Behind the scenes, leadership applied pressure. They asked Republican rank-and-filers to keep their powder dry and come quietly to them with any problems they had with the bill rather than battling it out in the press. The goal for leaders was to continue working through the week and lobby members privately, with the idea being to set up the vote once McCain came back to Washington.
"At this point, every day without another 'no' is a small victory," a senior GOP aide told CNN Monday morning.
A Lee aide told CNN that Lee did not inform McConnell or his office directly about his statement. And, the aide said that the closest that the Utah senator ever got to supporting the bill was "at most undecided." The simplest explanation for his public opposition: In Lee's opinion, Texas Sen. Ted Cruz's amendment -- which gave insurers more flexibility to offer skimpier plans in the health care market -- didn't go far enough to reduce premiums.
"In addition to not repealing all of the Obamacare taxes, it doesn't go far enough in lowering premiums for middle class families; nor does it create enough free space from the most costly Obamacare regulations," Lee said in a statement.
As soon as the news was out Monday night that the bill was sunk, Republicans from Trump to the recovering McCain had advice on the best path forward.
"The Congress must now return to regular order, hold hearings, receive input from members of both parties, and heed the recommendations of our nation's governors so that we can produce a bill that finally provides Americans with access to quality and affordable health care," McCain said in a statement.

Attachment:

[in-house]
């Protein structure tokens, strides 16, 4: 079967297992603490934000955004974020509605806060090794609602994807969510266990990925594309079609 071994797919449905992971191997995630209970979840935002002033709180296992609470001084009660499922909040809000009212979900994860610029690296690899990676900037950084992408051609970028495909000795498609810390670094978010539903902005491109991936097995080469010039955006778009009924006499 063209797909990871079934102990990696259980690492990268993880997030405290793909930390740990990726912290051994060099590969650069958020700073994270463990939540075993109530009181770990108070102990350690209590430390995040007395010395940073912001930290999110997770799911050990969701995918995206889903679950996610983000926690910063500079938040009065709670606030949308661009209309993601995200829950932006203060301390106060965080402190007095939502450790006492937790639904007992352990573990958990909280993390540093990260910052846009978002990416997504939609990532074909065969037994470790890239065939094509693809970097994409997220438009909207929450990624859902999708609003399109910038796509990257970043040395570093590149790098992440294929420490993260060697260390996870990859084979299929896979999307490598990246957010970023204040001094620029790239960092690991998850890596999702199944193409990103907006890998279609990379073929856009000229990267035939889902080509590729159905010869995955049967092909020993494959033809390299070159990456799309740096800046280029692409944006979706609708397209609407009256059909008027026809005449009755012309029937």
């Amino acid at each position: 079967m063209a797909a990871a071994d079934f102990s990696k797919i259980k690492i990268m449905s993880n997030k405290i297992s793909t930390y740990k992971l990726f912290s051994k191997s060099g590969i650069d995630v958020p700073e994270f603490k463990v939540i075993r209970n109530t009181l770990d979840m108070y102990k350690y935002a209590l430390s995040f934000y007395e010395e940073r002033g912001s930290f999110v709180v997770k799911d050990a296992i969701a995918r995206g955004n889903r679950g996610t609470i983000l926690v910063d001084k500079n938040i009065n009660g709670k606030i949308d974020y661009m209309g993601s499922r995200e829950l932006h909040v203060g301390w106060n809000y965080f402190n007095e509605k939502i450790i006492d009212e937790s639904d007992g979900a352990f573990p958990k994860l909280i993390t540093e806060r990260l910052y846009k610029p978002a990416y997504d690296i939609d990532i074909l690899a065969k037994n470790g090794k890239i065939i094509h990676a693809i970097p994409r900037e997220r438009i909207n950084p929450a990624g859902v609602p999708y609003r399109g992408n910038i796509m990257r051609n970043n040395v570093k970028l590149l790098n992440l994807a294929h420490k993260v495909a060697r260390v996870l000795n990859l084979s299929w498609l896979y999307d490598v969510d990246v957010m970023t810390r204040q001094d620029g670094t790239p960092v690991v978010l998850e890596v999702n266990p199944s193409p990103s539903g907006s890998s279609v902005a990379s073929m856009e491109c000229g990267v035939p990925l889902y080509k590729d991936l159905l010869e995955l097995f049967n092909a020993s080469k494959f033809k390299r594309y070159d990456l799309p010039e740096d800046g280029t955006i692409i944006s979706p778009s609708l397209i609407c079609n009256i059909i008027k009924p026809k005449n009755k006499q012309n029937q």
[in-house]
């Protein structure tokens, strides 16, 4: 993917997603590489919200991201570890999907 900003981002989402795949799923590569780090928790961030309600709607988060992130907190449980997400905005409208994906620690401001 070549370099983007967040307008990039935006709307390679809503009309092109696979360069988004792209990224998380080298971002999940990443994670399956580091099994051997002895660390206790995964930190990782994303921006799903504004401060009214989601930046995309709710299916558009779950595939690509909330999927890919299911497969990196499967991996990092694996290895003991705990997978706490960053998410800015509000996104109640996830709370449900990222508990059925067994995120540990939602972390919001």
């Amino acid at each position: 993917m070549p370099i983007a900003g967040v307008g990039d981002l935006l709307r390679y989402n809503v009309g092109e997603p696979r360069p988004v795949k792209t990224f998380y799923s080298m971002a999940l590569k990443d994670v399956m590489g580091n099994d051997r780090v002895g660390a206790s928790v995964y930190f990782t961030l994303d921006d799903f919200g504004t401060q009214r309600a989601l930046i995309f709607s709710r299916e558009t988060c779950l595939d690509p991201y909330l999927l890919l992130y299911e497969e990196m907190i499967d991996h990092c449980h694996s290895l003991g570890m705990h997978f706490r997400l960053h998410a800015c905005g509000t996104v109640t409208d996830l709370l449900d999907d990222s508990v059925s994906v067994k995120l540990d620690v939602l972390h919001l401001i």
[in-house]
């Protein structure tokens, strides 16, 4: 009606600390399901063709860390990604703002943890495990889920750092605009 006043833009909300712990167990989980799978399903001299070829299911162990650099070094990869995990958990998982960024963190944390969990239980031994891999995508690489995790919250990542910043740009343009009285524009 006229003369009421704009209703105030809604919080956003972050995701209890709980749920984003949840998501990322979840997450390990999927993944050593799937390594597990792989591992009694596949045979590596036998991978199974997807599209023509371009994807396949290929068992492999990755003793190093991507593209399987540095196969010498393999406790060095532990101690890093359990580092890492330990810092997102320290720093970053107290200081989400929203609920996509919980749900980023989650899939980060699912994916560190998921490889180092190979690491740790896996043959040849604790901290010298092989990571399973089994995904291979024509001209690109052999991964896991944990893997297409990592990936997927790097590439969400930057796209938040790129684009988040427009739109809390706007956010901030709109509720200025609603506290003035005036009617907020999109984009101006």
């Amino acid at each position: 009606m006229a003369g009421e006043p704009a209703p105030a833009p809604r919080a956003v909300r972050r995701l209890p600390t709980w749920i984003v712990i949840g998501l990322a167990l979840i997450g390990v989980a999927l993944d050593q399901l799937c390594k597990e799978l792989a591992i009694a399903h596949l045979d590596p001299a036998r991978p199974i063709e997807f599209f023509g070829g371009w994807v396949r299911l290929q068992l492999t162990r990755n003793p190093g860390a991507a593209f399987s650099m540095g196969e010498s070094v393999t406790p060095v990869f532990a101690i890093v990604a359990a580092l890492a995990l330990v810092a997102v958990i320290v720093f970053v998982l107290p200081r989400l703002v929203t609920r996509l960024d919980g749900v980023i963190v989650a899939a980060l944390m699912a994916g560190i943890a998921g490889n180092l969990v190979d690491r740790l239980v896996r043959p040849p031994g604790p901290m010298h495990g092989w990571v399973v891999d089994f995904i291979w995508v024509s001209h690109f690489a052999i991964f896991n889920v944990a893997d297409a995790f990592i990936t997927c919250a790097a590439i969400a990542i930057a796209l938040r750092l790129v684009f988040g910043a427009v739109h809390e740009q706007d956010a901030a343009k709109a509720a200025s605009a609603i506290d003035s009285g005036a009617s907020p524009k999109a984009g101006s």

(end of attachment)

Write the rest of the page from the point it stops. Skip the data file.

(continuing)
Trump tweeted Monday night that Republicans should come together to pass a full repeal and worry about crafting a replacement with Democrats later.
"Republicans should just REPEAL failing ObamaCare now & work on a new Healthcare Plan that will start from a clean slate. Dems will join in!" he tweeted.
McConnell then said that he'd move forward with a procedural motion and make as the first amendment a 2015 repeal bill -- which was ultimately vetoed by President Barack Obama that had earned support two years ago even from senators who are wavering today.
That legislation was meant to be a messaging exercise and when leadership briefly considered bringing it back up again earlier this year, there was widespread distaste for the idea. The plan would repeal Obamacare, but delay the repeal for two years.
So much has changed in a week
Republican leaders unveiled their overhauled health care bill less than a week ago. GOP leadership aides were upbeat following a lengthy meeting last Thursday afternoon in McConnell's office when Centers for Medicare and Medicaid Services Administrator Seema Verma worked with McConnell and his top aides to convince four Republicans from states that had expanded Medicaid under Obamacare that the bill would work for their constituents.
After the meeting, the aides thought the votes were trending in their direction and that Rob Portman of Ohio, Lisa Murkowski of Alaska, Shelley Moore Capito of West Virginia, and Dean Heller of Nevada would come around.